Prater arranged to purchase a gram of powder cocaine for $100 from the Defendant. After the phone call, Prater and Agent Ramirez left the store. Agent Ramirez searched Prater to ensure that he did not have any money or illegal drugs on his person. Prior to leaving, Agent Ramirez provided Prater with a digital recorder and five $20 bills, totaling $100, for the purpose of buying the drugs. They proceeded to Summit Apartments. Upon arrival, they pulled to the back of the apartments and waited. The Defendant walked out of a building, and Prater approached him and gave him the money. Prater testified that the Defendant then gave him the powder cocaine. Prater went back to the truck and gave Agent Ramirez the drugs. Prater said that the Defendant was with a white female. Prater told the agents that the woman "looked like a girl [he] knew named Jennifer Bryant." She was later determined to be Heather Rodriguez. He later clarified that he did not misidentify the girl, but told agents the wrong name.

         Following the drug transaction, Prater observed the Defendant put the money in his pocket. Prater was searched before and after the drug transaction. He received $100 that day for assisting the DTF with the drug transaction.

         Jose Rameriz, a sheriff's deputy with the Marshall County Sheriff's Department, testified that he was assigned to the DTF at the time of the instant offense. He worked with Jesse Prater as a confidential informant in this case. His testimony was consistent with the testimony of Prater. He drove Prater to purchase the drugs and described the search of Prater before and after the drug transaction. He said that Prater was within his sight the entire time during the drug transaction. The money he gave to Prater was prerecorded for the purpose of a controlled buy. He observed Prater touch hands with the individual involved with the transaction. He recovered the drugs from Prater, placed them in a sealed evidence envelope, and turned them over to Director Tim Miller of the DTF. The envelope containing the drugs was admitted into evidence at trial as Exhibit 2. Deputy Rameriz said that the drugs had been confirmed to be cocaine by an independent lab. He was unable to identify the person involved in the drug transaction with Prater.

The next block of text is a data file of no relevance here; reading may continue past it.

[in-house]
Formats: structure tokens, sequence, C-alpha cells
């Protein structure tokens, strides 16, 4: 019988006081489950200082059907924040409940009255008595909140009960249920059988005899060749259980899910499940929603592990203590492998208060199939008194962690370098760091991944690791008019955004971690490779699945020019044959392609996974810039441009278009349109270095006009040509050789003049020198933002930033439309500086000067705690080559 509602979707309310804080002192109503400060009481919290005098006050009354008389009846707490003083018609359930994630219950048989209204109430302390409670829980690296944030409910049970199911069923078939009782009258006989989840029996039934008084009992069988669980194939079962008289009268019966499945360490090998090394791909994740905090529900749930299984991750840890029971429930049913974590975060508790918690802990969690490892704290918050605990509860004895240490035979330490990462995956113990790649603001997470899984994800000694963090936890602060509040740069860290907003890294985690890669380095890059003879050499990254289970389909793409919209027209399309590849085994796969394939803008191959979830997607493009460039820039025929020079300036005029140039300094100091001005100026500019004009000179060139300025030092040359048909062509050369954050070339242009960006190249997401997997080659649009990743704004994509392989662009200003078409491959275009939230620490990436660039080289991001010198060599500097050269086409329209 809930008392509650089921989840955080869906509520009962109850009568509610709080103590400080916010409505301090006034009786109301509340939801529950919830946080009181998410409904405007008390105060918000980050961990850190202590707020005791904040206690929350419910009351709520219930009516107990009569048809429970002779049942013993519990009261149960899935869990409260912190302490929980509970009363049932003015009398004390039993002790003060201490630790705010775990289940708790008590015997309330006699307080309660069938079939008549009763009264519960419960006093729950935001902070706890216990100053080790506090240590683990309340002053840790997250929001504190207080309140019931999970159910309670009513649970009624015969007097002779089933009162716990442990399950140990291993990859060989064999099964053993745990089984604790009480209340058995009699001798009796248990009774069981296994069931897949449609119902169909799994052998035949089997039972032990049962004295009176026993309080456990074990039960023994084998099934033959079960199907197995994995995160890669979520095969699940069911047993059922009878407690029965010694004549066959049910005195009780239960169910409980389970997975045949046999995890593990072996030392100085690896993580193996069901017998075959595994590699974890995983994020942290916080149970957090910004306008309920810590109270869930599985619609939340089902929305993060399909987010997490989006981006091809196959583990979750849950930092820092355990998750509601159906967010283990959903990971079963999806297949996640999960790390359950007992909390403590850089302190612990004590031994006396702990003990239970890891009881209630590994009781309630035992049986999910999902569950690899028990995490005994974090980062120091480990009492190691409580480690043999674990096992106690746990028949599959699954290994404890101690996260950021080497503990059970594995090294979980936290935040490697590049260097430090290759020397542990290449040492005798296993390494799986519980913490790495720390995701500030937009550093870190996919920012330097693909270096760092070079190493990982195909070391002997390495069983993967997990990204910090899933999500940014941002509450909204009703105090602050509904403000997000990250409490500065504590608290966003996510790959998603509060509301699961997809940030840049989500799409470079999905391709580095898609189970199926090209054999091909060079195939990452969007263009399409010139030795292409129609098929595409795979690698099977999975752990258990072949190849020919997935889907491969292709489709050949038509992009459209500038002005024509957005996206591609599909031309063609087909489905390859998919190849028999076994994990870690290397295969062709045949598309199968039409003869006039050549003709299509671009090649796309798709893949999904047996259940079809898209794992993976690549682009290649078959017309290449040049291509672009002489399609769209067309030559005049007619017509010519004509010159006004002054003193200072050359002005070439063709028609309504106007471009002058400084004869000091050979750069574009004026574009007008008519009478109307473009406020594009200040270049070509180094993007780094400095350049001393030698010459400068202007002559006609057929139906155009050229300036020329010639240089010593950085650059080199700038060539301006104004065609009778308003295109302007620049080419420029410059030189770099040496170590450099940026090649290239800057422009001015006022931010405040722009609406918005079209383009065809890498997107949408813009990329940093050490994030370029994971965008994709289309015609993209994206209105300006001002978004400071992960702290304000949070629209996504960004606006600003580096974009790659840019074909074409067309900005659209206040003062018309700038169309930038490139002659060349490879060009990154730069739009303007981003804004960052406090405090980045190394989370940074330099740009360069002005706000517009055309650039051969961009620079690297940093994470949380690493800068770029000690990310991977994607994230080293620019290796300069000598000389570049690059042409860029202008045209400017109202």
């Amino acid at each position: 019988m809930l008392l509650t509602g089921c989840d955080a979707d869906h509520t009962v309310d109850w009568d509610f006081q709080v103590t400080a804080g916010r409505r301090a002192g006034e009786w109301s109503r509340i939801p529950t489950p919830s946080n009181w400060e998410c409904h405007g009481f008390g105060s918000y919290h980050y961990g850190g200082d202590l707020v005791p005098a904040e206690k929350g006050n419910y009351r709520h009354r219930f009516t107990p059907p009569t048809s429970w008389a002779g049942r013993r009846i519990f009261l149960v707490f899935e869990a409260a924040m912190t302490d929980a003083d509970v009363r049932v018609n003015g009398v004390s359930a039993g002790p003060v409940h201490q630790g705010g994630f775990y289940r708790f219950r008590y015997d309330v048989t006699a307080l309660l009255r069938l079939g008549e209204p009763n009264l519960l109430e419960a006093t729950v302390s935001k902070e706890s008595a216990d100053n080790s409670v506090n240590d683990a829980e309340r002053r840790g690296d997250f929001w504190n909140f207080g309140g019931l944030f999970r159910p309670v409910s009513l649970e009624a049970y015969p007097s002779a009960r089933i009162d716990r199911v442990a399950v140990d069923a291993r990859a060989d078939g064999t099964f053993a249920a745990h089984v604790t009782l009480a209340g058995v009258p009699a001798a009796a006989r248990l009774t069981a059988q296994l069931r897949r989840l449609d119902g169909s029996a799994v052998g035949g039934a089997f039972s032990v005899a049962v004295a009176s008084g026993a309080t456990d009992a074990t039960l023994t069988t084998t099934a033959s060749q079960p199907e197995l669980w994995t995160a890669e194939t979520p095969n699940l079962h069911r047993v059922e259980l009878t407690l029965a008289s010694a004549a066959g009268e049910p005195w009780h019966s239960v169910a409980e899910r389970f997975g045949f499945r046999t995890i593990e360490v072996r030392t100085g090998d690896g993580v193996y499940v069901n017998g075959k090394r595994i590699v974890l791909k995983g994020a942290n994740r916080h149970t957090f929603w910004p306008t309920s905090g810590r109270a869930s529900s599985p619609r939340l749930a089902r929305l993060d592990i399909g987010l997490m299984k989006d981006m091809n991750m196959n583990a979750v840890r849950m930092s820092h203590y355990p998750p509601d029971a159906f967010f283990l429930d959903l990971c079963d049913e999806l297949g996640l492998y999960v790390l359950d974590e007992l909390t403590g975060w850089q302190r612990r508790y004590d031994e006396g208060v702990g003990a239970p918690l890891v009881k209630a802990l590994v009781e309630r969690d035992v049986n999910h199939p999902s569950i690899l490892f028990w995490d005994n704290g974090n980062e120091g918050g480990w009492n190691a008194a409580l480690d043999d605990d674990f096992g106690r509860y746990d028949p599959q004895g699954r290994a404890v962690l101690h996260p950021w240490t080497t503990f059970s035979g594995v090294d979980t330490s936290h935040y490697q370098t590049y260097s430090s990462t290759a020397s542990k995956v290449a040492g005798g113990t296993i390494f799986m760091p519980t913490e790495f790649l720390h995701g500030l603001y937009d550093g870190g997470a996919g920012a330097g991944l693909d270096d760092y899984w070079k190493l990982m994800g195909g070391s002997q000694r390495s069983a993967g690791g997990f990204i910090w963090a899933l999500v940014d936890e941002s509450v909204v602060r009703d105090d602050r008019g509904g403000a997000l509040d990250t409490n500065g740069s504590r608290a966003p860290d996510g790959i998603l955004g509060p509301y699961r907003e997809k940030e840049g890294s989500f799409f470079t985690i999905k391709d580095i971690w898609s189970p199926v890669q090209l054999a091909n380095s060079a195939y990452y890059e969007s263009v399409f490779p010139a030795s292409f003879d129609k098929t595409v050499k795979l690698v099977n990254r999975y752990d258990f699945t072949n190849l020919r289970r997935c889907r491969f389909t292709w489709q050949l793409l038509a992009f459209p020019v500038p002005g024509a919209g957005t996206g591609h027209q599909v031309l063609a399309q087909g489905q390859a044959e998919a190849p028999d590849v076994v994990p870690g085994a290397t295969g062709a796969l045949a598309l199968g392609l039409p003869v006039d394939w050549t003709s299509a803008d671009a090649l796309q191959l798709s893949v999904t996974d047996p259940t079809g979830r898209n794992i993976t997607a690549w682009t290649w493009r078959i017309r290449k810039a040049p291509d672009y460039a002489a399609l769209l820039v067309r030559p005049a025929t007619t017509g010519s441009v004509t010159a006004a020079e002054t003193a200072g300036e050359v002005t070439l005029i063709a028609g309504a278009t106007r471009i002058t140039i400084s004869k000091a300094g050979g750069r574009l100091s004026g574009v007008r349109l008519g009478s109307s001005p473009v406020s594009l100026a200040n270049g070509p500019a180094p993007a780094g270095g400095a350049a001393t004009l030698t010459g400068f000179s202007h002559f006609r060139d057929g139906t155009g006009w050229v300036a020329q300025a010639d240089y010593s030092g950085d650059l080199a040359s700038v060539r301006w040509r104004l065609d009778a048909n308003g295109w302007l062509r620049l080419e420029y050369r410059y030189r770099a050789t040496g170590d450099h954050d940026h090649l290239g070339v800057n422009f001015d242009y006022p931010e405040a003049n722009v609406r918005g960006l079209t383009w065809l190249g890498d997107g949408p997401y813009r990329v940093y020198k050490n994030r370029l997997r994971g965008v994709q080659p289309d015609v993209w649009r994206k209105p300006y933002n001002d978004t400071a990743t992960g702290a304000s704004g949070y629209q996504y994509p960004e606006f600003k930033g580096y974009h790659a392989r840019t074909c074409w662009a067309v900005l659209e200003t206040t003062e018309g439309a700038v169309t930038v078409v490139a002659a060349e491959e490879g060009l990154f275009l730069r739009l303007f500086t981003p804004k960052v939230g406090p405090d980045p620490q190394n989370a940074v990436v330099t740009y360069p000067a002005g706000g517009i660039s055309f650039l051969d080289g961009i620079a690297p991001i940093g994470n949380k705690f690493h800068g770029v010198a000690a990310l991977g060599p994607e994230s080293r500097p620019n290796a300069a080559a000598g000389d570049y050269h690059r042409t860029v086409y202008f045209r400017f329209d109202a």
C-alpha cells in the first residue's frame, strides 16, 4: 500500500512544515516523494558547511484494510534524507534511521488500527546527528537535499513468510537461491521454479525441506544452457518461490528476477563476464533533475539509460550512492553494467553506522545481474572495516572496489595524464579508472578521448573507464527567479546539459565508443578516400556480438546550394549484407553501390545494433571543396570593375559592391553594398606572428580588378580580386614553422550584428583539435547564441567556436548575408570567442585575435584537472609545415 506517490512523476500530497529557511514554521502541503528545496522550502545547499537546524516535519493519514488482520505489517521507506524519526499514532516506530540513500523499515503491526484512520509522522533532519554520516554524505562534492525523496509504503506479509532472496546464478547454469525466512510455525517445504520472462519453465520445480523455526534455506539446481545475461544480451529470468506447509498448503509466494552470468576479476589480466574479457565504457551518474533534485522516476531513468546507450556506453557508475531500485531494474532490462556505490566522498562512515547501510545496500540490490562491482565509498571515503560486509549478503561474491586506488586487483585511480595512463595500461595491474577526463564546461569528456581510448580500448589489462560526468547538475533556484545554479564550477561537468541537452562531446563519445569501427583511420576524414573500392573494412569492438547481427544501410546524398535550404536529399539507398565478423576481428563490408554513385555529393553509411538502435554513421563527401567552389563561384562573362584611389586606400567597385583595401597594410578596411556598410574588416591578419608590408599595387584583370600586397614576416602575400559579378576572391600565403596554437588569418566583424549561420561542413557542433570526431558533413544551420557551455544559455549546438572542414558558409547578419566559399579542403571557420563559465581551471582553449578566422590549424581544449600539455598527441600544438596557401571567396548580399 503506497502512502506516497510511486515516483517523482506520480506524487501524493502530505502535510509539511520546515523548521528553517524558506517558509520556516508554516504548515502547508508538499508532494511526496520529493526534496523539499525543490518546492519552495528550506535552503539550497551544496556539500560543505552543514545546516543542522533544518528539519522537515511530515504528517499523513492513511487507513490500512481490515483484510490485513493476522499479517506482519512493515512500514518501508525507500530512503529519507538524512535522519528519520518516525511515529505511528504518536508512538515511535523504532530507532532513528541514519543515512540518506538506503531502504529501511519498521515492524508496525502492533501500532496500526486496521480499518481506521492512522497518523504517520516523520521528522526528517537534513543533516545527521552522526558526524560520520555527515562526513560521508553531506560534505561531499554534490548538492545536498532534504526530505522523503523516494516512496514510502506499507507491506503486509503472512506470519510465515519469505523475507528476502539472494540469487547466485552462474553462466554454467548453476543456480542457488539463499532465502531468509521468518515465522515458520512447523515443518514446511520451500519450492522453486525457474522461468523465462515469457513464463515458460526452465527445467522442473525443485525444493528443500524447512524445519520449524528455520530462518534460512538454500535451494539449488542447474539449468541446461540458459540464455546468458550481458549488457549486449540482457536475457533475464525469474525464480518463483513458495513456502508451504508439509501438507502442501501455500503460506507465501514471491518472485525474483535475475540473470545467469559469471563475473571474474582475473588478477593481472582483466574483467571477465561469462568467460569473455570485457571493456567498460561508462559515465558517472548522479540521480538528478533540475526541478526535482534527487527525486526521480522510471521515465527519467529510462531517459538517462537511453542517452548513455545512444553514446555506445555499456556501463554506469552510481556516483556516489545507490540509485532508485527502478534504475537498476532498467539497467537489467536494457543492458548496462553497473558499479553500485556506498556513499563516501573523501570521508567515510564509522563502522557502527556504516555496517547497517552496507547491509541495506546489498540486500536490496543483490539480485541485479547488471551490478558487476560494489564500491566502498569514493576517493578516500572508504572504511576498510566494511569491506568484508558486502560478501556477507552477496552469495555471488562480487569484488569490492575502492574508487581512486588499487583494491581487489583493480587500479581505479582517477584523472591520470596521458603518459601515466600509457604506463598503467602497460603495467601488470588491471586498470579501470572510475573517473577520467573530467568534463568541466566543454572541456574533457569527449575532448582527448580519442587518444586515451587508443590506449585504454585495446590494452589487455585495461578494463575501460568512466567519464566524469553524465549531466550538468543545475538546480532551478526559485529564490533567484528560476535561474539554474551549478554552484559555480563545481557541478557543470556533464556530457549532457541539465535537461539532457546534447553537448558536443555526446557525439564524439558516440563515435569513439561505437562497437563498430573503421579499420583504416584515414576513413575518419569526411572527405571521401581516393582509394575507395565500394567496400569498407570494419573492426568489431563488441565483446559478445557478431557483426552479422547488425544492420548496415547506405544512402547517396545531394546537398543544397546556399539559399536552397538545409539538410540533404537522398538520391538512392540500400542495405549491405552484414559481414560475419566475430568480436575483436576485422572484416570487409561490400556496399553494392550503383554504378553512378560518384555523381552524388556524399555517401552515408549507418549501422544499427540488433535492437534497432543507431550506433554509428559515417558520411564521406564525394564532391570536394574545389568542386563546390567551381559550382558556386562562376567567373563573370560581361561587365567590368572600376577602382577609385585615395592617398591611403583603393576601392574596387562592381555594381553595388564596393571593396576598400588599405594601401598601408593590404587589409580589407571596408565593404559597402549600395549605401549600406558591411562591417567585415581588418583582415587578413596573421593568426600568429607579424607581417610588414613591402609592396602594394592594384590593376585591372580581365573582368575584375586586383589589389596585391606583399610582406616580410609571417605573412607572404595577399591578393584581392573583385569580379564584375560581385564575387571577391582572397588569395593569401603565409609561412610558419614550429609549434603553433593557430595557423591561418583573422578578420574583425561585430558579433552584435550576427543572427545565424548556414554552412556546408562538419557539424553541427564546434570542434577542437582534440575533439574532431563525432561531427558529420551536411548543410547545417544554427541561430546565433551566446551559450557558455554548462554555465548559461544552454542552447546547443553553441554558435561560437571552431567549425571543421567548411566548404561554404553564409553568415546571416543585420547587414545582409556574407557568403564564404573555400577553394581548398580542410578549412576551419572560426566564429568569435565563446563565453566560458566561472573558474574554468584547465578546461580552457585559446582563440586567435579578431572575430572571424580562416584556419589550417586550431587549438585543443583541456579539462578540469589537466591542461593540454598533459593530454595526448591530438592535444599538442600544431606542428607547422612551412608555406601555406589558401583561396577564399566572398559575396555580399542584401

Timothy Lane, Director of the DTF, testified that he was the evidence custodian for the DTF. He was responsible for all the evidence collected in the field by other DTF officers. He said he controlled the only set of keys for the evidence room. He identified Exhibit 2 as the evidence turned in to him by Deputy Rameriz. He said that the evidence was then turned in to the Tennessee Bureau of Investigations (TBI) for analysis. After it was analyzed, he picked it up and brought it to court.

         Timothy Miller, Assistant Director of the DTF, testified that he supervised the officers involved in the instant controlled drug transaction. He was at the Napa Auto store prior to the drug transaction and was familiar with Prater. He was also responsible for ensuring that the phone calls between Prater and the Defendant were recorded. He otherwise testified consistently with Prater and Ramirez as to the events surrounding the controlled drug buy from the Defendant. He observed a hand-to-hand exchange between Prater and the individual, later identified as the Defendant. After the drug transaction was completed, he called another agent to stop the car the Defendant was riding in as a passenger. A white female was driving the car. The car was followed and did not ...